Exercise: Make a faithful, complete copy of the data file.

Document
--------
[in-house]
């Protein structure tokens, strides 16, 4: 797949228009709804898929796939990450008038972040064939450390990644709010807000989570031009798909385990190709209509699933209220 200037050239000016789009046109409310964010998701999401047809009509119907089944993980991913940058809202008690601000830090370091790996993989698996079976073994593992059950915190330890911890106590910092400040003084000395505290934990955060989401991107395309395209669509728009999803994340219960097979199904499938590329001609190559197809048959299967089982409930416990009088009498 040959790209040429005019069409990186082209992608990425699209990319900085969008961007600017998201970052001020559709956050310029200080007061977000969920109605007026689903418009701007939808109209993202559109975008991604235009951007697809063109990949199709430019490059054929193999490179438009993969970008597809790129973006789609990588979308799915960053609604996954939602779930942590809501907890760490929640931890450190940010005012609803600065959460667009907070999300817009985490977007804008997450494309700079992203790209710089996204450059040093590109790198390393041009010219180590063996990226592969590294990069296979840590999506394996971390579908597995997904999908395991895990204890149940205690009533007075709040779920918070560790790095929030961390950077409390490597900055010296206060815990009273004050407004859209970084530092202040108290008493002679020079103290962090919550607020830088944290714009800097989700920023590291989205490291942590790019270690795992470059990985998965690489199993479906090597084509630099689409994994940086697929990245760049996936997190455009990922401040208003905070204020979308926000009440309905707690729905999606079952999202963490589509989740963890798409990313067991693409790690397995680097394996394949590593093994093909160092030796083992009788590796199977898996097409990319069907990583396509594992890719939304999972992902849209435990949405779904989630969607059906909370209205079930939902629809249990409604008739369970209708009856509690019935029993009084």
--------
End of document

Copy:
[in-house]
């Protein structure tokens, strides 16, 4: 797949228009709804898929796939990450008038972040064939450390990644709010807000989570031009798909385990190709209509699933209220 200037050239000016789009046109409310964010998701999401047809009509119907089944993980991913940058809202008690601000830090370091790996993989698996079976073994593992059950915190330890911890106590910092400040003084000395505290934990955060989401991107395309395209669509728009999803994340219960097979199904499938590329001609190559197809048959299967089982409930416990009088009498 040959790209040429005019069409990186082209992608990425699209990319900085969008961007600017998201970052001020559709956050310029200080007061977000969920109605007026689903418009701007939808109209993202559109975008991604235009951007697809063109990949199709430019490059054929193999490179438009993969970008597809790129973006789609990588979308799915960053609604996954939602779930942590809501907890760490929640931890450190940010005012609803600065959460667009907070999300817009985490977007804008997450494309700079992203790209710089996204450059040093590109790198390393041009010219180590063996990226592969590294990069296979840590999506394996971390579908597995997904999908395991895990204890149940205690009533007075709040779920918070560790790095929030961390950077409390490597900055010296206060815990009273004050407004859209970084530092202040108290008493002679020079103290962090919550607020830088944290714009800097989700920023590291989205490291942590790019270690795992470059990985998965690489199993479906090597084509630099689409994994940086697929990245760049996936997190455009990922401040208003905070204020979308926000009440309905707690729905999606079952999202963490589509989740963890798409990313067991693409790690397995680097394996394949590593093994093909160092030796083992009788590796199977898996097409990319069907990583396509594992890719939304999972992902849209435990949405779904989630969607059906909370209205079930939902629809249990409604008739369970209708009856509690019935029993009084």